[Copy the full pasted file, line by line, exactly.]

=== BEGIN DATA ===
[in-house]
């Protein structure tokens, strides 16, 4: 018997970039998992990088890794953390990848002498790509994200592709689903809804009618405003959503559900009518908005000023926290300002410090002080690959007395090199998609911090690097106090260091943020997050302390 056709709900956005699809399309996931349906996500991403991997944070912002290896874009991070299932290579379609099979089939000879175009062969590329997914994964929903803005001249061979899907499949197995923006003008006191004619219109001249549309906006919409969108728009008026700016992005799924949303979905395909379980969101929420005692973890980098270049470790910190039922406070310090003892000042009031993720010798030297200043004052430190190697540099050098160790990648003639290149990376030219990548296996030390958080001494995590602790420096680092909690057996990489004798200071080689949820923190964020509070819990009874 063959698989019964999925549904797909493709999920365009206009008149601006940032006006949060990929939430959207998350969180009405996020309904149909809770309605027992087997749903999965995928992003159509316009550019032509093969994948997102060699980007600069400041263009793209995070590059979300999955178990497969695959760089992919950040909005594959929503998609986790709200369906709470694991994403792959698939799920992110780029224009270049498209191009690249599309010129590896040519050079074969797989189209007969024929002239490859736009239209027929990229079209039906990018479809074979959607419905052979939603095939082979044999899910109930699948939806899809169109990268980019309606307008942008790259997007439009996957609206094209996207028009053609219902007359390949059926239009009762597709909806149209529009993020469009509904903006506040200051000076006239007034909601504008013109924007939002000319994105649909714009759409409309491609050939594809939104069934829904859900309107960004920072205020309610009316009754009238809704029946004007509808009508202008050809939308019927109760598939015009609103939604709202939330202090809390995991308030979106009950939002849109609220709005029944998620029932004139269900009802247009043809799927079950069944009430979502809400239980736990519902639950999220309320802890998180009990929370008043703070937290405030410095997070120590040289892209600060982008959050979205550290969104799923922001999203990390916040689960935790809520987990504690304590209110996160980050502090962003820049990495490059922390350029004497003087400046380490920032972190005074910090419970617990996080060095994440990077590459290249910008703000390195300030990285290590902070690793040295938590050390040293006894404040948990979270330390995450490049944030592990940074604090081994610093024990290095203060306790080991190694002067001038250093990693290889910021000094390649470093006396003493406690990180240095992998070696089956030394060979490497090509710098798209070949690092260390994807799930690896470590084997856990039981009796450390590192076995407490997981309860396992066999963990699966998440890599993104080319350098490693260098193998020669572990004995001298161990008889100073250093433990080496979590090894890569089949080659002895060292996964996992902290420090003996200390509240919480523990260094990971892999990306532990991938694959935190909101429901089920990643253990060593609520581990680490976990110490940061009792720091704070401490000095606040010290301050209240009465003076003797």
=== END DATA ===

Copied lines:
[in-house]
């Protein structure tokens, strides 16, 4: 018997970039998992990088890794953390990848002498790509994200592709689903809804009618405003959503559900009518908005000023926290300002410090002080690959007395090199998609911090690097106090260091943020997050302390 056709709900956005699809399309996931349906996500991403991997944070912002290896874009991070299932290579379609099979089939000879175009062969590329997914994964929903803005001249061979899907499949197995923006003008006191004619219109001249549309906006919409969108728009008026700016992005799924949303979905395909379980969101929420005692973890980098270049470790910190039922406070310090003892000042009031993720010798030297200043004052430190190697540099050098160790990648003639290149990376030219990548296996030390958080001494995590602790420096680092909690057996990489004798200071080689949820923190964020509070819990009874 063959698989019964999925549904797909493709999920365009206009008149601006940032006006949060990929939430959207998350969180009405996020309904149909809770309605027992087997749903999965995928992003159509316009550019032509093969994948997102060699980007600069400041263009793209995070590059979300999955178990497969695959760089992919950040909005594959929503998609986790709200369906709470694991994403792959698939799920992110780029224009270049498209191009690249599309010129590896040519050079074969797989189209007969024929002239490859736009239209027929990229079209039906990018479809074979959607419905052979939603095939082979044999899910109930699948939806899809169109990268980019309606307008942008790259997007439009996957609206094209996207028009053609219902007359390949059926239009009762597709909806149209529009993020469009509904903006506040200051000076006239007034909601504008013109924007939002000319994105649909714009759409409309491609050939594809939104069934829904859900309107960004920072205020309610009316009754009238809704029946004007509808009508202008050809939308019927109760598939015009609103939604709202939330202090809390995991308030979106009950939002849109609220709005029944998620029932004139269900009802247009043809799927079950069944009430979502809400239980736990519902639950999220309320802890998180009990929370008043703070937290405030410095997070120590040289892209600060982008959050979205550290969104799923922001999203990390916040689960935790809520987990504690304590209110996160980050502090962003820049990495490059922390350029004497003087400046380490920032972190005074910090419970617990996080060095994440990077590459290249910008703000390195300030990285290590902070690793040295938590050390040293006894404040948990979270330390995450490049944030592990940074604090081994610093024990290095203060306790080991190694002067001038250093990693290889910021000094390649470093006396003493406690990180240095992998070696089956030394060979490497090509710098798209070949690092260390994807799930690896470590084997856990039981009796450390590192076995407490997981309860396992066999963990699966998440890599993104080319350098490693260098193998020669572990004995001298161990008889100073250093433990080496979590090894890569089949080659002895060292996964996992902290420090003996200390509240919480523990260094990971892999990306532990991938694959935190909101429901089920990643253990060593609520581990680490976990110490940061009792720091704070401490000095606040010290301050209240009465003076003797």